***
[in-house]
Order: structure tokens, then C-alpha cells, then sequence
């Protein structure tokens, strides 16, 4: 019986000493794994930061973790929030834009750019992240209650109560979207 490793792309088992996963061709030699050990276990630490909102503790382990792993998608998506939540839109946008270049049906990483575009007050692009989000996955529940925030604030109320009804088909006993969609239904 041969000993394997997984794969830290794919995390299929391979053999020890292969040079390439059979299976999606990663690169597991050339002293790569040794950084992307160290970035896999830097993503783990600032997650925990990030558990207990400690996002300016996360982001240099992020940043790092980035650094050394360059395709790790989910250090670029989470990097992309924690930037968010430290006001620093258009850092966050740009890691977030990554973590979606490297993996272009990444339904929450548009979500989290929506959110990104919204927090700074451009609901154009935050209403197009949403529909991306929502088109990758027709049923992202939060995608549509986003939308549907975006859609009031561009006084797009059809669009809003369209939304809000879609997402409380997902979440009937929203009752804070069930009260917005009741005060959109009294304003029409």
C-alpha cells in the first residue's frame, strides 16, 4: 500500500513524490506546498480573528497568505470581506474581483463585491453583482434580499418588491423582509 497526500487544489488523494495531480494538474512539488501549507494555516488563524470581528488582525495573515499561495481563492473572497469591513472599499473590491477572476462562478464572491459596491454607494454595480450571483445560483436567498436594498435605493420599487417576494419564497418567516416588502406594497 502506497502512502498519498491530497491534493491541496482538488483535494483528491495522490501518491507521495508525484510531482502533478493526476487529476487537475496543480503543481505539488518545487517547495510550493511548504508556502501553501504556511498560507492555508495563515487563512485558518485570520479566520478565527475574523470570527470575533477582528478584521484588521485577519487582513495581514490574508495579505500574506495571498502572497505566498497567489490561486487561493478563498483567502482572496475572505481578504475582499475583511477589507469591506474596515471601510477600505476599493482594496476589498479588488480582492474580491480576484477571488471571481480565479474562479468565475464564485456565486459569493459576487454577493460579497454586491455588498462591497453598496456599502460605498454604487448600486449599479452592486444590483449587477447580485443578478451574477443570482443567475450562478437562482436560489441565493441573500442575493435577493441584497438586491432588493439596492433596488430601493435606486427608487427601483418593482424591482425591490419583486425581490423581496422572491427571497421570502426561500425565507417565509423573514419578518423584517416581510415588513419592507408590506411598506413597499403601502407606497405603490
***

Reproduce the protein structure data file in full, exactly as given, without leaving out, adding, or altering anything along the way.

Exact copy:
[in-house]
Order: structure tokens, then C-alpha cells, then sequence
């Protein structure tokens, strides 16, 4: 019986000493794994930061973790929030834009750019992240209650109560979207 490793792309088992996963061709030699050990276990630490909102503790382990792993998608998506939540839109946008270049049906990483575009007050692009989000996955529940925030604030109320009804088909006993969609239904 041969000993394997997984794969830290794919995390299929391979053999020890292969040079390439059979299976999606990663690169597991050339002293790569040794950084992307160290970035896999830097993503783990600032997650925990990030558990207990400690996002300016996360982001240099992020940043790092980035650094050394360059395709790790989910250090670029989470990097992309924690930037968010430290006001620093258009850092966050740009890691977030990554973590979606490297993996272009990444339904929450548009979500989290929506959110990104919204927090700074451009609901154009935050209403197009949403529909991306929502088109990758027709049923992202939060995608549509986003939308549907975006859609009031561009006084797009059809669009809003369209939304809000879609997402409380997902979440009937929203009752804070069930009260917005009741005060959109009294304003029409």
C-alpha cells in the first residue's frame, strides 16, 4: 500500500513524490506546498480573528497568505470581506474581483463585491453583482434580499418588491423582509 497526500487544489488523494495531480494538474512539488501549507494555516488563524470581528488582525495573515499561495481563492473572497469591513472599499473590491477572476462562478464572491459596491454607494454595480450571483445560483436567498436594498435605493420599487417576494419564497418567516416588502406594497 502506497502512502498519498491530497491534493491541496482538488483535494483528491495522490501518491507521495508525484510531482502533478493526476487529476487537475496543480503543481505539488518545487517547495510550493511548504508556502501553501504556511498560507492555508495563515487563512485558518485570520479566520478565527475574523470570527470575533477582528478584521484588521485577519487582513495581514490574508495579505500574506495571498502572497505566498497567489490561486487561493478563498483567502482572496475572505481578504475582499475583511477589507469591506474596515471601510477600505476599493482594496476589498479588488480582492474580491480576484477571488471571481480565479474562479468565475464564485456565486459569493459576487454577493460579497454586491455588498462591497453598496456599502460605498454604487448600486449599479452592486444590483449587477447580485443578478451574477443570482443567475450562478437562482436560489441565493441573500442575493435577493441584497438586491432588493439596492433596488430601493435606486427608487427601483418593482424591482425591490419583486425581490423581496422572491427571497421570502426561500425565507417565509423573514419578518423584517416581510415588513419592507408590506411598506413597499403601502407606497405603490